From where I stand, Caterpillar Inc. (CAT) is a strong buy. Despite the rickety nature of the capital goods market, it has performed outstandingly well, signaling its ability to operate under mounting pressure. Similarly, it towers over its competitors and currently assumes the role of an industry leader. Nonetheless, I am not delving into the nitty-gritty of how Caterpillar has an indescribable edge, I am simply looking at three known - yet commonly overlooked - reasons that make Caterpillar a definite buy.
The Chinese market
Although the Chinese market represents a mere 3 percent of Caterpillar's collective revenue, it should not be overlooked. In fact, it presents a lot of prospects as far as Caterpillar's long-term future is concerned. Critics may argue that the current slowdown in the Chinese market stamps out hope. While this is partly true, it doesn't necessarily hold. As noted earlier, the Chinese market represents only 3 percent of Caterpillar's total revenue.
The slowdown in China, therefore, has a more evident material effect on local bigwigs like Sany Heavy Industry Co Ltd. This is clearly demonstrated by the 28 percent dip in Sany's net profit in Q2, representing the biggest fall since the year 2008. In fact, Sany is currently seeking a covenant waiver on $510 million debt in light of a terrible bottom line.
What happens if stimulus kicks in? If stimulus kicks in, Caterpillar will be in a better position compared with Sany and other locally-based heavy machinery makers. Why is this so? While competitors like Sany try to patch things up, Caterpillar will use the money it has made from other potent markets to take the lead.
This advantage, coupled with President Hu Jintao's stimulus plan that involves the go-ahead for sixty infrastructure projects, spells a lot of hope for Caterpillar. In fact, Caterpillar has noted that the stimulus will help in 2013, citing that the economy will recover later in the year or early next year.
China is an incredibly potent market. Opportunities are plenty for bigwigs like Caterpillar. I believe that once the country's economy gets back on its feet, China will be a core contributor to the current 52 percent (and expected to increase) international revenue that Caterpillar capitalizes from emerging markets.
Back at home, American machinery makers and conglomerates don't extend that much competition to Caterpillar, highlighting the one unwritten law - size matters. While size cannot be an exclusive base of argument, it holds much weight - especially so in Caterpillar's primary industry of producing capital goods.
Caterpillar's strong financial muscle does nothing to level the playing ground. It is more likely to land priority projects when compared to competitors. The table below gives a sneak peek of some of the indicators of superiority as far as finances and size are concerned:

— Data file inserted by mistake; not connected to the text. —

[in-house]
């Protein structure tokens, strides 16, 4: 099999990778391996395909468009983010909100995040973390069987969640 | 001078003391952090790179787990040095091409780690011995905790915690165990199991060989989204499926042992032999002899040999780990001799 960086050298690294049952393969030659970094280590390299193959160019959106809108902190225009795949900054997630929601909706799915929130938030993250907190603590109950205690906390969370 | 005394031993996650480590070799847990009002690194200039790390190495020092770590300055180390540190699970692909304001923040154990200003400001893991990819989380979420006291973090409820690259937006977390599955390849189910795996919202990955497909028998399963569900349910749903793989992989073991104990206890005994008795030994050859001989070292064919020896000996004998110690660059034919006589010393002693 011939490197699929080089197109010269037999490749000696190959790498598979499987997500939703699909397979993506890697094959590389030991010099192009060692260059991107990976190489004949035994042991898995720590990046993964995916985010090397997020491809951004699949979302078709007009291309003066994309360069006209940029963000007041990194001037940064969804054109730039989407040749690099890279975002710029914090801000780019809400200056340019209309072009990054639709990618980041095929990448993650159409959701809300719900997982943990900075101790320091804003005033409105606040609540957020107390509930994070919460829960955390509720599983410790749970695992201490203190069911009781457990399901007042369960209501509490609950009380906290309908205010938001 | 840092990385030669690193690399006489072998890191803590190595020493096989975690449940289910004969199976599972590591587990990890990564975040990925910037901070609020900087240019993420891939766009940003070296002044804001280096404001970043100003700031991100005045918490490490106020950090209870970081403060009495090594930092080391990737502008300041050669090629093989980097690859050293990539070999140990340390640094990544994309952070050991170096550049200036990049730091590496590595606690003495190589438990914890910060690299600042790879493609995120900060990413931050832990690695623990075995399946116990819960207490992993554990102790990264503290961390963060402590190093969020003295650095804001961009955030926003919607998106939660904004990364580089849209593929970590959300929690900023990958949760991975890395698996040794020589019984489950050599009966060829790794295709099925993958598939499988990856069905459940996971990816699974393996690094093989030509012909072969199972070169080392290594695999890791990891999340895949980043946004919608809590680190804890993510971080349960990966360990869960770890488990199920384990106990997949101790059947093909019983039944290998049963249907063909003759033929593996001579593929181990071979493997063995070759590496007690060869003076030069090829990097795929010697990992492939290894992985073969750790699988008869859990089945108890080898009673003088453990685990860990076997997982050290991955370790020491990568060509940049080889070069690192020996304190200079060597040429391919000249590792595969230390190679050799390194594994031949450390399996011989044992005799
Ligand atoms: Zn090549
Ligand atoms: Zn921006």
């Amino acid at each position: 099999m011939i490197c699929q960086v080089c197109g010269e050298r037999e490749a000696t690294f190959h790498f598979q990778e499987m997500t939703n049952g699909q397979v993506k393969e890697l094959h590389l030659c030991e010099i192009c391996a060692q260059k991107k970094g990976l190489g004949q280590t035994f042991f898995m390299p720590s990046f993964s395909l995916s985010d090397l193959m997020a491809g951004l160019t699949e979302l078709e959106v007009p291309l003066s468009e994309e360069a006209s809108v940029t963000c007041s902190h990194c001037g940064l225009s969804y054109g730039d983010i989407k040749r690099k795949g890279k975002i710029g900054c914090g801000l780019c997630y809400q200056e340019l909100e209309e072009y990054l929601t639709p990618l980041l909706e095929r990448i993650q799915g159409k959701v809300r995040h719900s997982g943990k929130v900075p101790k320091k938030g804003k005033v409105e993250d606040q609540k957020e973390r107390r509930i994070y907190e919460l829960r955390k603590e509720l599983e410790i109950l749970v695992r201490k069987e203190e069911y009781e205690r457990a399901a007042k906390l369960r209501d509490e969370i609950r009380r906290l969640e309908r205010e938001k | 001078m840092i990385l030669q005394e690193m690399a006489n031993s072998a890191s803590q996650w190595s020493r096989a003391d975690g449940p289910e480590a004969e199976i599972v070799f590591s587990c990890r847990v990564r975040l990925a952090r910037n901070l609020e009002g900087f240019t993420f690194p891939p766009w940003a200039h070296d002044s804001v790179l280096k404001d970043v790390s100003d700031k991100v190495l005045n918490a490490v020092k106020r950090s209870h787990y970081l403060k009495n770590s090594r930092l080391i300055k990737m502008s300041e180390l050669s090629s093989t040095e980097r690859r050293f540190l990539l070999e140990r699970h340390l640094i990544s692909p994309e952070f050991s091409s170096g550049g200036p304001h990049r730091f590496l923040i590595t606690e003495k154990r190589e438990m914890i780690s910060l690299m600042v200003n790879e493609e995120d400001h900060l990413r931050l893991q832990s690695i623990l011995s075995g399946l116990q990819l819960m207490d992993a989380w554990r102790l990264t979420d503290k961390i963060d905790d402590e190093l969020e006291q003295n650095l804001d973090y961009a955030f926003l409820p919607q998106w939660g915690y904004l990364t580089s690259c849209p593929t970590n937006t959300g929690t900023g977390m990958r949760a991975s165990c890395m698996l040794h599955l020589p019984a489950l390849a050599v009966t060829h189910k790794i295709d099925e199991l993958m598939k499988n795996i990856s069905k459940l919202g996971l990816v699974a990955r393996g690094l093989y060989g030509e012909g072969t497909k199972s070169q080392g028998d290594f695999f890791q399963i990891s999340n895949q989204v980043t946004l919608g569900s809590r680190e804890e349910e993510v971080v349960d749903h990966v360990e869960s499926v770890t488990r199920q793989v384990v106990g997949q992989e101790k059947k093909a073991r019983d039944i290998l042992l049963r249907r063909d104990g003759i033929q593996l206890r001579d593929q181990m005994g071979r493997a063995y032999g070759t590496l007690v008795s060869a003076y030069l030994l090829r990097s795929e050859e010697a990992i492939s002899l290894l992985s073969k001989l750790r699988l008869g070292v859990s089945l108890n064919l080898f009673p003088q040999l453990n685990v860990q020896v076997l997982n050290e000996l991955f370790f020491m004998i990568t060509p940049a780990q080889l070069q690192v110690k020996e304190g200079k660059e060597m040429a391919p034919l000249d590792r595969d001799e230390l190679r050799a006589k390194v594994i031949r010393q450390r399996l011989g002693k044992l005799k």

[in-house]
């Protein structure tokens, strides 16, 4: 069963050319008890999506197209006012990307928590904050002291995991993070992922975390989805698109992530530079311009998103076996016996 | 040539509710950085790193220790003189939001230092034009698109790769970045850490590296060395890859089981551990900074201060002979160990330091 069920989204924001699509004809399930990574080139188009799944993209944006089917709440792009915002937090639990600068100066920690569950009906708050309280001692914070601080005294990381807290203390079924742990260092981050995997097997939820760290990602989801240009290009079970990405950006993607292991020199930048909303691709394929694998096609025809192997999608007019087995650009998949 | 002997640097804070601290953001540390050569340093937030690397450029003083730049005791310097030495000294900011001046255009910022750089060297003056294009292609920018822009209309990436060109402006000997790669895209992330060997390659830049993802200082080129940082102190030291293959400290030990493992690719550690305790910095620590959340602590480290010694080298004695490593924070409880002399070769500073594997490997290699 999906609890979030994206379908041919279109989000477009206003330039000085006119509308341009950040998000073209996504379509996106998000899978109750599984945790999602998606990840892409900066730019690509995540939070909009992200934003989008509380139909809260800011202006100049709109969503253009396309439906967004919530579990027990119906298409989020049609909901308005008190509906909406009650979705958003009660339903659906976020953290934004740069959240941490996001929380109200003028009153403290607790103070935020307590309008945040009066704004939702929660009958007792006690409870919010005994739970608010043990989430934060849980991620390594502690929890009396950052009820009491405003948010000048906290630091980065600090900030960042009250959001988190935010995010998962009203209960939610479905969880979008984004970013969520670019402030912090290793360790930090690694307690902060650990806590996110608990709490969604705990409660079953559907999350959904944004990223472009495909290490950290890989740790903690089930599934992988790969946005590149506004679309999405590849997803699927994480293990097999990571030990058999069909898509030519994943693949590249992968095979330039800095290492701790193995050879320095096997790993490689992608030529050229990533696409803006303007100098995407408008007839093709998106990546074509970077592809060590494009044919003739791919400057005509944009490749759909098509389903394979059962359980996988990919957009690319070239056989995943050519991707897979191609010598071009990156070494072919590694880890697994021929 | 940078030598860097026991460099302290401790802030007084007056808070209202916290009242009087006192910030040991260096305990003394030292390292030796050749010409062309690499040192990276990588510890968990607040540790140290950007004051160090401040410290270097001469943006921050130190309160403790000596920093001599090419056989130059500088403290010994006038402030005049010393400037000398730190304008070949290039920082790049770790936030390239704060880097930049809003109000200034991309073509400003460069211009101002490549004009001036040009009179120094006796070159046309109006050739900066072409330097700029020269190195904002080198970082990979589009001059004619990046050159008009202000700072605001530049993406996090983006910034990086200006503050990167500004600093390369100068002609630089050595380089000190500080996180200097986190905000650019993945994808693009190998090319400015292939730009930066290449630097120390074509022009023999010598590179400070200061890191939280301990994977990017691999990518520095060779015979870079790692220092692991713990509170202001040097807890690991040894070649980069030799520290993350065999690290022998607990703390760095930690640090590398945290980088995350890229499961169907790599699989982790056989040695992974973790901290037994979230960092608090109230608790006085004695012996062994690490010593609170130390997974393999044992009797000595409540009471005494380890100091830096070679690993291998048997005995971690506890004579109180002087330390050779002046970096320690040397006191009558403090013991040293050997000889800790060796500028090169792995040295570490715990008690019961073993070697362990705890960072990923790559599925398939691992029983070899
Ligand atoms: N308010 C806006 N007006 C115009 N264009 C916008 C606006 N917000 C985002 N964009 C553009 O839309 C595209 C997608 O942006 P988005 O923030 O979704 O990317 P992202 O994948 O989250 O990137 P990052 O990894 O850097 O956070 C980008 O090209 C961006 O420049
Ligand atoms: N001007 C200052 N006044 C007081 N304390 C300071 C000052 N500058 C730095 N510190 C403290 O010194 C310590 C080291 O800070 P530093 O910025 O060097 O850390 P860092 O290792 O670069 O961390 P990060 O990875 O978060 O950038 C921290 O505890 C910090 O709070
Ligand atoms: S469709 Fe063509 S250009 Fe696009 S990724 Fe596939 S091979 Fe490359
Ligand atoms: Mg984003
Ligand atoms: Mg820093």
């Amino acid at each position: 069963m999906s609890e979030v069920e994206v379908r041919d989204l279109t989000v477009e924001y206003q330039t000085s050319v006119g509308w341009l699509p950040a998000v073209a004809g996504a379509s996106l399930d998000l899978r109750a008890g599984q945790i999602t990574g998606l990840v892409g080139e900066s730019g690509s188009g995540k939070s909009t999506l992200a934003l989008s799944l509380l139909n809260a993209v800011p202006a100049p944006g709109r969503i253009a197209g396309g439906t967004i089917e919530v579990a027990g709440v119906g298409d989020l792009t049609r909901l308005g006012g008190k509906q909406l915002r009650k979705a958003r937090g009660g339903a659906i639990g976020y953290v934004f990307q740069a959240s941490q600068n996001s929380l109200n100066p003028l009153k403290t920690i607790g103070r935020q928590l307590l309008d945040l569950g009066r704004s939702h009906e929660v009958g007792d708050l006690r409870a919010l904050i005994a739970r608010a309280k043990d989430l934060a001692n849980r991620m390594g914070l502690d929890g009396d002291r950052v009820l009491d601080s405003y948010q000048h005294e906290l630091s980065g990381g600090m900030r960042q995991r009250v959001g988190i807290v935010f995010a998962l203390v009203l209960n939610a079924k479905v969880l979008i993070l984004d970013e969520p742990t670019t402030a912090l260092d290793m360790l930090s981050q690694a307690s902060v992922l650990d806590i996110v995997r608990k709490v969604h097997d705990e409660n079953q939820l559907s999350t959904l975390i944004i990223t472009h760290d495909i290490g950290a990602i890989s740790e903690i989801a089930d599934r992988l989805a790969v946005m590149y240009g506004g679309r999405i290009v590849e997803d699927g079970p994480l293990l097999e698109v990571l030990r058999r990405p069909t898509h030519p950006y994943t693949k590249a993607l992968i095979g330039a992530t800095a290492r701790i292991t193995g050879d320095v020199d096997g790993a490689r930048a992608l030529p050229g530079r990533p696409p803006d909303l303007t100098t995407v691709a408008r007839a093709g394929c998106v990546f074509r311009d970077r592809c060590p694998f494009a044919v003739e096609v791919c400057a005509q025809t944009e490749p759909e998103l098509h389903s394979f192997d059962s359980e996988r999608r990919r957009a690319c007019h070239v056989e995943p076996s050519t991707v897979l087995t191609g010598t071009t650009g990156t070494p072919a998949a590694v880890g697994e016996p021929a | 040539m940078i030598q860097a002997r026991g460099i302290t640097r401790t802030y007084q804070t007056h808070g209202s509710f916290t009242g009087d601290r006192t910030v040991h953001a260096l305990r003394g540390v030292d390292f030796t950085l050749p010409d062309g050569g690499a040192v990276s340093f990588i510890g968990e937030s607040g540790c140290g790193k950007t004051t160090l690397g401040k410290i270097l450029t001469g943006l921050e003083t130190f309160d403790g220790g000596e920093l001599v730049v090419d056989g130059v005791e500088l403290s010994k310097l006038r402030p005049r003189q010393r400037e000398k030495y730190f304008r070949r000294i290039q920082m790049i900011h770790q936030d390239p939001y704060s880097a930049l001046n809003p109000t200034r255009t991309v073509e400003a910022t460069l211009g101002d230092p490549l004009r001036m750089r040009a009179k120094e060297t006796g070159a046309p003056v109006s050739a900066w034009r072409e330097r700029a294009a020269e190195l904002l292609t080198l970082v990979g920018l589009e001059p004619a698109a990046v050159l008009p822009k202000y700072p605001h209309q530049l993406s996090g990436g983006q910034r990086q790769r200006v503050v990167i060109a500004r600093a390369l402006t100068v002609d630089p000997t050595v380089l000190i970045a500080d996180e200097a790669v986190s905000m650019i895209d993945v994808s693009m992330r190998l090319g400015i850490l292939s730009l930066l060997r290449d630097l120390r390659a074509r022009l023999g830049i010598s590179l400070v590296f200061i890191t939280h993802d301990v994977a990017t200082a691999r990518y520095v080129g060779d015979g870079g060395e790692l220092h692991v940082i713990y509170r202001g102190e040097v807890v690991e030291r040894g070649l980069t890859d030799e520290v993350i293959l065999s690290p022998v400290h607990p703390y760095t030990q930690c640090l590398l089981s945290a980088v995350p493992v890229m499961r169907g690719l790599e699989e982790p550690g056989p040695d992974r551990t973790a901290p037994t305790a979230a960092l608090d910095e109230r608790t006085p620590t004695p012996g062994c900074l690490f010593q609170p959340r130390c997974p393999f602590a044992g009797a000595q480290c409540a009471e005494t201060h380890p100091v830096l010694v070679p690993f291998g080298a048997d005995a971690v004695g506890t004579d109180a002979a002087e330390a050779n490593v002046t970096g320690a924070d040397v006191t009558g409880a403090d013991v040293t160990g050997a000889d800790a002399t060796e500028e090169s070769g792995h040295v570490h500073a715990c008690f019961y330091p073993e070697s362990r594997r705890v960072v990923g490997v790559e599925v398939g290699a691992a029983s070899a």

Volvo Ab VOLVY.PK
Komatsu Ltd KMTUY.PK
CNH Global CNH
Quarterly Revenue Growth
Earnings Per Share
Note: Currency is in USD
From the figures in the table, it is clearly evident that Caterpillar's dominance trickles all the way from its market cap to key metrics such as quarterly revenue growth. While competitors like Komatsu Ltd (KMTUY.PK) deal with reversed fortunes, Caterpillar fights the slowdown in the industry and posts - albeit little - the highest quarterly revenue growth (more than 100 percent higher than its competitors).
The only formidable competitor appears to be Volvo Ab (VOLVY.PK). Notwithstanding, I don't believe that it can fully measure up in the lucrative international market. Caterpillar has an exceedingly big footprint in the global scene.
Expanding into relevant fields
This article couldn't be complete without mentioning the Bucyrus International acquisition. It's now been one year since the acquisition took place and the dust is slowly settling. This acquisition places Caterpillar in a lucrative segment and further secures its position as far as the global front is concerned
Why is this so? The mining industry in particular will be a sure moneymaker over the next few years. This is because it will be instrumental in fueling the bulging demand of the ever-growing global middle class.
All this, coupled with positive estimates like a 17 percent growth each year on the current 2.4 percent yield over the next five years, spells a lot of hope for long-term investors. Caterpillar is the place to go if you want to make big money in the long haul.